'next-gen' PS5 And Xbox Series X Should Learn From Nintendo

The new generation of games consoles fall short of being a meaningful upgrade. Can they really be called 'Next-Gen'?
Xbox Series X and Playstation 5
The Microsoft Xbox Series X and Sony PlayStation 5  Source: Tom's Guide

The new generation of games consoles are hard to get hold of, but should that really matter when they don't have all that much to offer? We’re just over a year into the new era of the ‘must have’ household consoles, namely the Sony PlayStation 5 and the Xbox Series X. Pandemic and supply shortages aside, it’s worth asking the question in terms of a generational upgrade: are they really worth it?

Firstly: the shape. Both Sony and Microsoft have addressed the issue of loud fan noises by overhauling the design of previous generations and opting for a more vertical approach, with heat dissipation released from the top.

While having it horizontal is also an option, they both arguably look strangely like they’ve fallen over. It’s like saying “well there’s nothing to stop you from displaying a vase on its’ side”.

In Sony’s case, the PS5 requires an awkward little coaster for a side display, which is naive in my eyes. Given the size of both consoles, both companies have turned a blind eye to consumers’ furniture arrangements.

Most people have them horizontally just beneath their TV or in a display unit. People are having to feng-shui their entire gaming area just to cater for a chimney stack console.

Furniture inconvenience for PS5
Less than ideal housing arrangements  Source: The Washington Post

With regards to heat dissipation, this is what I fail to grasp: they’re treating a symptom but not the cause. Heat and fan noise come primarily from the disc tray but here they’ve both displayed ignorance as with the leap from the last generation from the one before.

For example, the PS3 was a major leap forward from the PS2. All of a sudden we had an Internet connection, a trophy system, access to streaming services, a user interface home menu. It went from a gaming console to an all-around entertainment system.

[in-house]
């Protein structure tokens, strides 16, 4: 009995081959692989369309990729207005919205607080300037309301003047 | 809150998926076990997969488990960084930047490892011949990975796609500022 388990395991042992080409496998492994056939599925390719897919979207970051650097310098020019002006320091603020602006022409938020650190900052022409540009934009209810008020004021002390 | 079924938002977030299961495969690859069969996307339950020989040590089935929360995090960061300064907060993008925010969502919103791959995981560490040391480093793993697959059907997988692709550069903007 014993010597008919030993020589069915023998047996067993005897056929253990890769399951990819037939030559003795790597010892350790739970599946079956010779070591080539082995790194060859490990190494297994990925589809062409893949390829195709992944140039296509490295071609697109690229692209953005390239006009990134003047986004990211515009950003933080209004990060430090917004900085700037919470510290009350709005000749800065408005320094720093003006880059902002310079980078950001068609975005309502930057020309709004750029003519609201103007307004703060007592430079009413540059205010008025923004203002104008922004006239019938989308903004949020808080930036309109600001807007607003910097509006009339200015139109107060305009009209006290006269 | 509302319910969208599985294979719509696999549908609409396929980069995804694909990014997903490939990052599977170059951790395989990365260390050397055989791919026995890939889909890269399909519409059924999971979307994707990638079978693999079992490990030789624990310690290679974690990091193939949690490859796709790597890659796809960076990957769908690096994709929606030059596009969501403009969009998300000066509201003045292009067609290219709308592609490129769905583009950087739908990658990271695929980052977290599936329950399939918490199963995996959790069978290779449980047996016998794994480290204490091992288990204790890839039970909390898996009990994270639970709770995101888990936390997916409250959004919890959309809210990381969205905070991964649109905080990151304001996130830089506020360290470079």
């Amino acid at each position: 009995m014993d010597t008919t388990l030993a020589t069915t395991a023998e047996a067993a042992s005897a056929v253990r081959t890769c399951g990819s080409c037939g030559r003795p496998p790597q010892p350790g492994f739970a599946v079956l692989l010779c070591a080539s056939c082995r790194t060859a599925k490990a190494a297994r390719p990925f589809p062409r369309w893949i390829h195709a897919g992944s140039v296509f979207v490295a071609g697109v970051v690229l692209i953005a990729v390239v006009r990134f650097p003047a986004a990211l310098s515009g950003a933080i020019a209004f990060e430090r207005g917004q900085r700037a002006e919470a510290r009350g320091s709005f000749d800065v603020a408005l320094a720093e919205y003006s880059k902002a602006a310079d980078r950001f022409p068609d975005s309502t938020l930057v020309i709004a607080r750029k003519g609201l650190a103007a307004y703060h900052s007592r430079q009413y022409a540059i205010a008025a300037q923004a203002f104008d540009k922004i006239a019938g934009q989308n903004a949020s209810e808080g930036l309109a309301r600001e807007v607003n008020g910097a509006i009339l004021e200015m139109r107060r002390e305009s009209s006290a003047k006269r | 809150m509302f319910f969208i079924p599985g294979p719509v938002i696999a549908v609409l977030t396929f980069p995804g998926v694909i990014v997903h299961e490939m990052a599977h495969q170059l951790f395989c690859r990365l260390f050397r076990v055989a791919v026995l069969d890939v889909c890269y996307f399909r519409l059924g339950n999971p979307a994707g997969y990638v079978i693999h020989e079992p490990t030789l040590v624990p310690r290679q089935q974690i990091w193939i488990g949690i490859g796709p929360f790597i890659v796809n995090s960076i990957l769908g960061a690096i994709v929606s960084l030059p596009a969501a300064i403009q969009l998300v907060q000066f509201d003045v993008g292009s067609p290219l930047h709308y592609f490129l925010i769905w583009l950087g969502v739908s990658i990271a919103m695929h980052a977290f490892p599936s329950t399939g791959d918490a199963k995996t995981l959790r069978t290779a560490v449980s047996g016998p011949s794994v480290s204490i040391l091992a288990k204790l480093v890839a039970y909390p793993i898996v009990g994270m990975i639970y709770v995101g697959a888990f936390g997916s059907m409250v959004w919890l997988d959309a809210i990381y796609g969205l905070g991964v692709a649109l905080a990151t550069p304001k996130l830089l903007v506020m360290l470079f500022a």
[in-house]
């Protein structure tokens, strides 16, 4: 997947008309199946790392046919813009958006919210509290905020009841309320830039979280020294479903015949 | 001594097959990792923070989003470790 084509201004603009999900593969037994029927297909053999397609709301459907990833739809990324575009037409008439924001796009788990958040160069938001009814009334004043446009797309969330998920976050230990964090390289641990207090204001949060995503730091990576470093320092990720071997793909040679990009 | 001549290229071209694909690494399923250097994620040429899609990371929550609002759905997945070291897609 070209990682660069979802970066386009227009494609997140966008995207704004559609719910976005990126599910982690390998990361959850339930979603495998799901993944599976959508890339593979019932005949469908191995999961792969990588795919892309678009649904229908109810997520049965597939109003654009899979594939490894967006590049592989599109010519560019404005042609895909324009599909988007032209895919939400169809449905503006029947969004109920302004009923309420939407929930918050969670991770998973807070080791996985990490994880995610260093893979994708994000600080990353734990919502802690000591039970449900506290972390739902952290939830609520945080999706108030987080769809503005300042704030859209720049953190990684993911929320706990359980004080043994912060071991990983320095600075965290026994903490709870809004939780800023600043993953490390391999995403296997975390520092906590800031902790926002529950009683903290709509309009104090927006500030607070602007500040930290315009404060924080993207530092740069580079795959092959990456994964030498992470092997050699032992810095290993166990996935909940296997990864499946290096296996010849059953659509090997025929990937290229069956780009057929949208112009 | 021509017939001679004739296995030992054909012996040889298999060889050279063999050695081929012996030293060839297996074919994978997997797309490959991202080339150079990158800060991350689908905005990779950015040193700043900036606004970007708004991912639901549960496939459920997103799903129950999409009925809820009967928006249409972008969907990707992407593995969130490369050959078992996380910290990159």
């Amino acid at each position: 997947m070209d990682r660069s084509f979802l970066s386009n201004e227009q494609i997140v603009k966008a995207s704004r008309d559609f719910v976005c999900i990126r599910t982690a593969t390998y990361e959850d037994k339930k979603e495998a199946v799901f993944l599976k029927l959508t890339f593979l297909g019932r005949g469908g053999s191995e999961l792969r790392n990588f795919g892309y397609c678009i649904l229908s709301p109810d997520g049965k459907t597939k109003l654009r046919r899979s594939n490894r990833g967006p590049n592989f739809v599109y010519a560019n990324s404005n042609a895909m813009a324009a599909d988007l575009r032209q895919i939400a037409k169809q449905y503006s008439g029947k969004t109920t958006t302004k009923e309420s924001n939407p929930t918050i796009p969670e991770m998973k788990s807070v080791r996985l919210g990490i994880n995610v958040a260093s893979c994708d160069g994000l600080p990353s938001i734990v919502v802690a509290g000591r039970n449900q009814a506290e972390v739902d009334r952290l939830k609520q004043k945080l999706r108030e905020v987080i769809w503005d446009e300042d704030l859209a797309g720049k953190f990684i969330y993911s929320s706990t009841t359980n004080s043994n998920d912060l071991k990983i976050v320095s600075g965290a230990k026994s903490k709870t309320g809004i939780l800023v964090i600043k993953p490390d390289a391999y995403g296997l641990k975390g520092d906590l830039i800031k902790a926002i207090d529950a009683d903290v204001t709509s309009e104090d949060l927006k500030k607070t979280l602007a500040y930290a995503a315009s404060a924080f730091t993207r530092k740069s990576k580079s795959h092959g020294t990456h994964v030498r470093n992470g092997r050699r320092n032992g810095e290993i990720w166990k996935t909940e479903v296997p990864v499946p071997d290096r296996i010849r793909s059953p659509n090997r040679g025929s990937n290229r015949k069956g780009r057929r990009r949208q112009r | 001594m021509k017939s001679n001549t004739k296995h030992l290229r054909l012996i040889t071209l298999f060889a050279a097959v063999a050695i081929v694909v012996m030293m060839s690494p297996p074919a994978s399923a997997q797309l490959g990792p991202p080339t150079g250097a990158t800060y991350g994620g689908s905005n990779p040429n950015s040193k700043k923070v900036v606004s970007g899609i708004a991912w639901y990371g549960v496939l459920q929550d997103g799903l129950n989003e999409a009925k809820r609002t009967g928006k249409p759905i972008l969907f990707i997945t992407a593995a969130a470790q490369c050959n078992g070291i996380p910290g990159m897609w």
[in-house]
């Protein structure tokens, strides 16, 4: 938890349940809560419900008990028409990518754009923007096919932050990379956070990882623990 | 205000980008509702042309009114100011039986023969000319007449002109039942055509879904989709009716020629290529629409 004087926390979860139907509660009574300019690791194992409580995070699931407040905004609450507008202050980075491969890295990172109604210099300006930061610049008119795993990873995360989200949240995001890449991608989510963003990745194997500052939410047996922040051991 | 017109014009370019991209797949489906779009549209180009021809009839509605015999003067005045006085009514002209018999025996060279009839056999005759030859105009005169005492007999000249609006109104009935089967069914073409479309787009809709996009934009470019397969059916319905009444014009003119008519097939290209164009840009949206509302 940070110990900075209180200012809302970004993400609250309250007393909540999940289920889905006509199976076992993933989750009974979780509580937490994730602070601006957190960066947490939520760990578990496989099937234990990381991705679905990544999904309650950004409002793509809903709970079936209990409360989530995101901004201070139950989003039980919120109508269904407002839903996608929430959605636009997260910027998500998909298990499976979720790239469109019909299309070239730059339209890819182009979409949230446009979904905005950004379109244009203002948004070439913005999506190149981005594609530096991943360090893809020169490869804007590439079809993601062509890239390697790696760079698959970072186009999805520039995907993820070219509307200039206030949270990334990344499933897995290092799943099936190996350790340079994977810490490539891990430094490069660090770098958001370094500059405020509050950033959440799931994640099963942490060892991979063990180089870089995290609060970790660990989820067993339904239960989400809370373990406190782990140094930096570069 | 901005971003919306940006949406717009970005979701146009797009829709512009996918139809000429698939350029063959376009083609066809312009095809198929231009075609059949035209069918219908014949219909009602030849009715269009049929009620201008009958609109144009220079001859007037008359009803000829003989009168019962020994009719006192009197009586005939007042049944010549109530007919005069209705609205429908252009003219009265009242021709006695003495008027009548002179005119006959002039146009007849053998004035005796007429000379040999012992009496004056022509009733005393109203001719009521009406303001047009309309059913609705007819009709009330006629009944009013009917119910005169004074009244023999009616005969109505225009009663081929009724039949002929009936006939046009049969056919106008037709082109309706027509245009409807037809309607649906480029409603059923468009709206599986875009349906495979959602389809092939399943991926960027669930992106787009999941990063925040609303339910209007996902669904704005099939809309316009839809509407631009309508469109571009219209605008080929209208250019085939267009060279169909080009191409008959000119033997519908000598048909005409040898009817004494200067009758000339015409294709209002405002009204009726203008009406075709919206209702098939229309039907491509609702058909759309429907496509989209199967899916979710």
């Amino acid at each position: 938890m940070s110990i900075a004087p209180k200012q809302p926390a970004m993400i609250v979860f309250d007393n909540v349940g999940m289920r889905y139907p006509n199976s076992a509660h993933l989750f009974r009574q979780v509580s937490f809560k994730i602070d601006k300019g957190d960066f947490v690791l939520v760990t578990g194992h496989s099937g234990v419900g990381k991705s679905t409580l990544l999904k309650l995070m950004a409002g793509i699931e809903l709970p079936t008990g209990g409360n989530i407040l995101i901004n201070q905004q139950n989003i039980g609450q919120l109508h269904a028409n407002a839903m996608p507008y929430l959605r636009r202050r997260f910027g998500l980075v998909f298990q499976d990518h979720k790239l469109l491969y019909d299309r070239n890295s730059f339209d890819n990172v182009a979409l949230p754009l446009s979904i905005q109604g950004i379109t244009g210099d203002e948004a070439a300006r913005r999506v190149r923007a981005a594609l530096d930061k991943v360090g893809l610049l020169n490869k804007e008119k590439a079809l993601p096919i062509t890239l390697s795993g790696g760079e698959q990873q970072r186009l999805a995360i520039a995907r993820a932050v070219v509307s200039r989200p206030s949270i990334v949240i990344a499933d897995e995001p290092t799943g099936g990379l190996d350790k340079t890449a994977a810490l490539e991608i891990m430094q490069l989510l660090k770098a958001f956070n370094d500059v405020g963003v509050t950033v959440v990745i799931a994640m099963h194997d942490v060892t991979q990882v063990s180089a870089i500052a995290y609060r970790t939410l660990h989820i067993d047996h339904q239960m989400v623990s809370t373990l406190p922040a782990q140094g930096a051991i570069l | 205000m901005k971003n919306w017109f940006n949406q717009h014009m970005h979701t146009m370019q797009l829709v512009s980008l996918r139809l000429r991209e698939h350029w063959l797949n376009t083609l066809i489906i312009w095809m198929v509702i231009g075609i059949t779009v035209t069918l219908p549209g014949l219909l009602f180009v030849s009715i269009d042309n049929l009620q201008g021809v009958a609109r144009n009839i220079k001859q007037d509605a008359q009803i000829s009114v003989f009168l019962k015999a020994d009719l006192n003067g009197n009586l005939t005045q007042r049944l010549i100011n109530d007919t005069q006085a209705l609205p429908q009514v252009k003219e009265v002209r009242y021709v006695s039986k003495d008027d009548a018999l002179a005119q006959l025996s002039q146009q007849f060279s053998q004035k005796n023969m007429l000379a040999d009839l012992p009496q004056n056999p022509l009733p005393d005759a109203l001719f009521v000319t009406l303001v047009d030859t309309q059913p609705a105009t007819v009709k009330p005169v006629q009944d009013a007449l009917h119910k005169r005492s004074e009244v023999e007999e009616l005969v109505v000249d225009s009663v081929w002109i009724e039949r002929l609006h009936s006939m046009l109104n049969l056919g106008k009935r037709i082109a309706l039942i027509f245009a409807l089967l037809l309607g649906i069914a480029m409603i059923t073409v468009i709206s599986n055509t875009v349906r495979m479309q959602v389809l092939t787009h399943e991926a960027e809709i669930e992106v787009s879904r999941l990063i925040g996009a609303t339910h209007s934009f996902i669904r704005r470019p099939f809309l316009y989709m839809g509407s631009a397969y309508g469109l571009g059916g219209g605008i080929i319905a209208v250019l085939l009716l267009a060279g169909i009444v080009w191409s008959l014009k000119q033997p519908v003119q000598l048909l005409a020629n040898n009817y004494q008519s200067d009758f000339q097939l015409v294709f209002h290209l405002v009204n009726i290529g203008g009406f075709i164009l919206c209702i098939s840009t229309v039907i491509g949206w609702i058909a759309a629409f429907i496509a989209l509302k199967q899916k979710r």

The PS4 was only a slight upgrade by comparison: the menu was a little more awkward and finicky but the graphics were greatly improved. It still remained a horizontal black console with a disc tray, however. It even had the same 500 GB storage as its predecessor, despite games being vastly larger.

From an average install of 7-13 GB games, suddenly the same game remastered would be 40-60 GB. 'Call of Duty: Modern Warfare' currently stands at an eye-watering 180 GB. This is over a third of the standard 500 GB hard drive space on PS4, and nearly a quarter of the PS5's native 825 GB.

Flash forward to now with the PS5. It’s garishly white which is different but there is still the same issue of games demanding more and more disc drive space, and while the standard model is 1TB now, (which translates to 825GB storage) the ratio of games in storage is roughly the same.

As with the original PS4’s the only way to expand storage is to break into the chassis and replace the SSD, because the USB doesn’t support external SSD storage just yet. This "upgrade" has only recently come into effect, a year down the line, something which should have been an option at the start of its' life. The Xbox notably, however, already has USB storage expansion support.

PS5 SSD expansion
Should casual gamers really have to go to all this trouble for more storage? Source: NAS Compares

And the point I made earlier is that all this power generates heat. Disc trays in general, when used for an excessive amount of time need fans to cool them down, and eventually, with enough dust build-up, the fans can get rather noisy. Playing 'God of War' with its' demanding frame rate on a PS4 sounds like a jet engine starting up.

Now Sony and Microsoft know this but have fallen into the pitfall of creating a console that can handle it better. Yet Nintendo proved four years ago that they shouldn’t have to handle it at all.

The lesson that the two companies should have learned from Nintendo is that if you have 'solid state' game cartridges, they carry nothing but benefits. They are small and compact and won’t scratch as easily as a disc.

Solid-state means that they don’t even have to install: you can just pop it in and play with minimal load times. Aah, remember when you just used to pop in a game cartridge and instantly play games with no money-walls and loot boxes? And unlocking bonuses through skilled gameplay?

Nintendo Switch cartridges
Solid-state Nintendo Switch cartridges don't heat up or require cooling fans  Source: SVG

No disc tray means that there’s not nearly as much heat generated, which means you’d only need a small fan (if any) as long as you have vents in the chassis. A chassis, mind you, that stands to be far smaller than the current offerings, as it wouldn't need as many internal components.